Oil pressed from fish caught in polar and near-polar sea contains poly-unsaturated fatty acids of the Omega-3 family with an exceptionally high eicosapentae acid (EPA) content.  These acids are produced naturally in the plankton and seaweed on which the fish feed. Because of their extremely low freezing point, animals and plants need these fatty acids in order to stay supple and not become rigid. For human beings EPA (eicosapentae acid) is the most important Omega-3 fatty acid. The human body needs EPA as a chemical building block for numerous cell structures, such as for instance the lipid membranes of all cells and for important viscosity-regulating substances such as prostaglandin, leucotrine and thrombaxane. These substances are basically responsible for regulating how easily our blood flows; optimum viscosity ensures that blood can flow properly and not coagulate and thus cause thrombosis.

Omega-3 fatty acids and fish oil form an important part of the diet of people living on the Mediterranean coast, in Japan and Greenland. Because hart infarcts and attacks occur considerably less frequently in these parts than in Middle Europe and the United States, attention was focussed on Omega-3 fatty acids. Of recent years, biochemists have done a great deal of research on these acids and in fact the Nobel prize for Medicine was awarded in 1982 for the analysis of the catabolism of Omega-3 acids and eicosanoids.

Through the intake of Omega-3 fatty acids, and particularly the poly-unsaturated EPA fatty acids that are mainly found in fish, a whole range of positive effects are occasioned. Thus EPA can positively influence the viscosity of our blood and hence cut down the risk of arteriosclerosis, heart infarcts, heart attacks and thrombosis. EPA also markedly lowers the fat content and the LDL-cholesterol level of our blood. Again, it is useful in dealing with allergies, neuro-dermitis and psoriasis as well as chronic infections such as arthritis and rheumatism.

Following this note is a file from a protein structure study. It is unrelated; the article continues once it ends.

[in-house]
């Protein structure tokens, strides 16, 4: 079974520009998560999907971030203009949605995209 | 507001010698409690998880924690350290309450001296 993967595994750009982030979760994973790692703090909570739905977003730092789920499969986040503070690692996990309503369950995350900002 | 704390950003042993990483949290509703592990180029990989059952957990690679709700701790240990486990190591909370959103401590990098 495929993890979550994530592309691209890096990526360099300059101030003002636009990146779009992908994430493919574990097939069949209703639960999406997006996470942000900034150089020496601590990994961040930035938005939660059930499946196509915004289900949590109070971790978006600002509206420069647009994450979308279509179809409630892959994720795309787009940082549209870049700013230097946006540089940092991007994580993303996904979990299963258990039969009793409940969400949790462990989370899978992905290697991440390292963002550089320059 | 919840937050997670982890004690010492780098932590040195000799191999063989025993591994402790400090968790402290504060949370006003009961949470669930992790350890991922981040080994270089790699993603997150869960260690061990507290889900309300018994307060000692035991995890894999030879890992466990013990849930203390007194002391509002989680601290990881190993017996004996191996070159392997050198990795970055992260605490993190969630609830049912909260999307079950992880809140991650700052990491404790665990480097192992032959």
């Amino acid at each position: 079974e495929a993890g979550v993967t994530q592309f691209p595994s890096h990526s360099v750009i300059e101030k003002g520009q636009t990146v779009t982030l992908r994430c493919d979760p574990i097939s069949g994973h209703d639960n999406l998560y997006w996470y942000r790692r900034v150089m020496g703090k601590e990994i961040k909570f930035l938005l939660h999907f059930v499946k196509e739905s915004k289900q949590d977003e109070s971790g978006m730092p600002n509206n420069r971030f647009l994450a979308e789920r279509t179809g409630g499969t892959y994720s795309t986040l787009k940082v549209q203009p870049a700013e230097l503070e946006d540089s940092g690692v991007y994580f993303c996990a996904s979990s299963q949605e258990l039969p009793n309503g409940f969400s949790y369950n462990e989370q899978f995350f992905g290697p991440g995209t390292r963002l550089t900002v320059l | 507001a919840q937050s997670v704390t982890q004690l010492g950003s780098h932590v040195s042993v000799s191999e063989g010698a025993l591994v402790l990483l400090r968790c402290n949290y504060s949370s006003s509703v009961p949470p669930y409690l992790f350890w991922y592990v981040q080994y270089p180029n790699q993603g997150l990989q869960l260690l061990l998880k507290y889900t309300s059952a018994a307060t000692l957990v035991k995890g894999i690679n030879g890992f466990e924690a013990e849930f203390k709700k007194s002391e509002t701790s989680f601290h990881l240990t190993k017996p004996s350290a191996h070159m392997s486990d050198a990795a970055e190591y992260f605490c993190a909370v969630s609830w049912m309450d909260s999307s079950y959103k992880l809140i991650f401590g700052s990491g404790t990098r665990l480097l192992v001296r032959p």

Illnesses of the infectious and rheumatic types are often triggered off by arachido acid, a substance that forms part of our modern diet based on the intake of meat. Arachido acid ensures that more infectious substances are formed and that existing rheumatic problems such as swollen and painful joints as well as stiffness in the joints when getting up are worsened. EPA acts as a counteragent against arachido acid and slows down the formation of these unwanted substances. A regular intake of EPA in combination with a diet designed to counteract rheumatism can lead to rapid improvement.

EPA reacts fast on a chemical basis and oxidises rapidly. That is why, when regularly taking EPA, it is important to simultaneously take an anti-oxidant such as vitamin E. Good food supplements already contain the required amount of vitamin E, thus preventing over-rapid oxidisation of EPA.





© 2007 www.4natur.com - The content on this web site is provided for informational purposes only and is not meant to substitute for the advice provided by your own physician or other medical professional. This content is based on scientific studies as well as traditional usage and experience with certain substances which may not be scientifically supported. You should not use this information for diagnosing or treating a health problem or disease. 
deutsch english español dutch